to all:  i'm refining my building process again to make things a little more unabtrusive, but still keep the strength.  i've used a 'wedge' roof installation technique that has worked well in the past, but required larger body supports (over 5/8" in thickness to 3/4" thickness).  the ic caboose roof wedge supports will be just 1/2" thick.  they can already be seen in some of the prior photos.  the body is being built to slip over the foundation so that it can be removed for repair/renovation/customizing/new body.   the foundation board is just that, it holds the weight of the body by the 'a' and 'b' ends and small blocks along the left and right sides.  to hide securing hardware, wood screws are installed from the bottom of the foundation board into the side blocks.  in anticipation of a new challenge for me, everything is getting a little thinner (1/2").  where am i going with this?  the ability to do better interiors.  smaller vertical supports means more supports...but that's an update for later.  tonight, the roof structure is almost ready to be fitted up.  still in the rough, but gettin' there!  here's where i'm at.
 
enjoy,
 
moose the caboose


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moose_the_caboose
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Re: Building Live Steam Railcars with Moose the Caboose
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« Reply #730 on: Sep 18th, 2008, 10:10pm »
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hi all,  
 
here's another view of the ic caboose...ray, ya better have ya'r mike down here in february!
 
moose


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SteamHeaton
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Re: Building Live Steam Railcars with Moose the Caboose
 
« Reply #731 on: Sep 18th, 2008, 11:24pm »
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LoL,     George I must admit you had me wondering, after your raritan river  pic.   I was thinking about all of the ic hacks you showed me including all the branch line and transfer  cabs.   I figured you were just putting your personal spin on it.   It would not matter to me what you create,  I was hoping for a side door , but would be thrilled  , just to have one of your pieces of art.    You are right I better have the  mike at the meet.   It sounds as though it is going to be quite a gathering.  I have been welding at a ferverish pace.  I should have all of the stay bolts except for the backhead welded  by tomorrow.   Thanks for the update it looks great. Ray III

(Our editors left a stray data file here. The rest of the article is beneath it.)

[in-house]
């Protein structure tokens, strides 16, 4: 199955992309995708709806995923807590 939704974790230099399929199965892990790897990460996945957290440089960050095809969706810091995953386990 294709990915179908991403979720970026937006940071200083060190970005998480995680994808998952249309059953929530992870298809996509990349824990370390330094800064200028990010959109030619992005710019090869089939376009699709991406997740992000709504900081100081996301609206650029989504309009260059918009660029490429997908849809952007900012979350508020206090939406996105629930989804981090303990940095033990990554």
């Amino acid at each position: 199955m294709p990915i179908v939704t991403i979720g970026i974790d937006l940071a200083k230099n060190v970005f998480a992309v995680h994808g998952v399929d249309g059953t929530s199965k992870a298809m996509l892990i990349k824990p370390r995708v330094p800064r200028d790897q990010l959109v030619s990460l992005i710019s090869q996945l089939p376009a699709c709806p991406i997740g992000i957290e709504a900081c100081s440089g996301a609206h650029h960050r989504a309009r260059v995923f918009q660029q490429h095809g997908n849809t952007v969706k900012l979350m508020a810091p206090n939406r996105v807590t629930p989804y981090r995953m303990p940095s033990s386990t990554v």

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moose_the_caboose
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Re: Building Live Steam Railcars with Moose the Caboose
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« Reply #732 on: Sep 20th, 2008, 7:19pm »
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hi all,
 
ray: what a delight to talk to you on the twisted pair last night!  our conversation was quite informative, i learned so much more than the photos show.  to those trying to follow our current conversation, some of the photos ray sent of a cab built by his late friend bob, showed a detail that didn't show up well...the lower half of the 'a' end left front window is whited out.  unless you know the interior of the cab, it wouldn't be obvious.  when we were discussing bob's cab, ray mentioned that this particular window is usually painted red on the lower half (it's the toilet).  the funny thing is that in just about all of the research material, the 'necessaries' cabinet is in the 'b' end.  so i went hunting again...flickr...and bob was right!  i found some interior shots of an ic cab...everything is just as bob would have remembered it.
 
to all:  with each new project i do, the research grows more and more important...and fun!  educatiing yourself is key to producing a good job.
 
here's the work done today...just as ray and i talked...this is a new technique for me.  usually, i mount the cupola atop the roof structure.  for the ic caboose, it becomes part of the roof assembly and acts to transmit any 'extraneous' person's weight down to the foundation and steel underframe.  there's still alot of work left on the roof members before it is assembled, but you can see how it is coming together.
 
enjoy,
 
moose the caboose